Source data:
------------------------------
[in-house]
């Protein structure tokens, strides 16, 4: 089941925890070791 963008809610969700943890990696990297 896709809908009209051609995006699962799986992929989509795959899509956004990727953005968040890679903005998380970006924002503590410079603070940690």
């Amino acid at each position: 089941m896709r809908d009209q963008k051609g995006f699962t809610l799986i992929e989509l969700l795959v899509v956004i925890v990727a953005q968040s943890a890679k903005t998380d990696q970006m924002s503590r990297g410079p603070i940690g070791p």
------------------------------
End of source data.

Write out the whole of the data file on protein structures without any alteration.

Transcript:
[in-house]
């Protein structure tokens, strides 16, 4: 089941925890070791 963008809610969700943890990696990297 896709809908009209051609995006699962799986992929989509795959899509956004990727953005968040890679903005998380970006924002503590410079603070940690």
């Amino acid at each position: 089941m896709r809908d009209q963008k051609g995006f699962t809610l799986i992929e989509l969700l795959v899509v956004i925890v990727a953005q968040s943890a890679k903005t998380d990696q970006m924002s503590r990297g410079p603070i940690g070791p």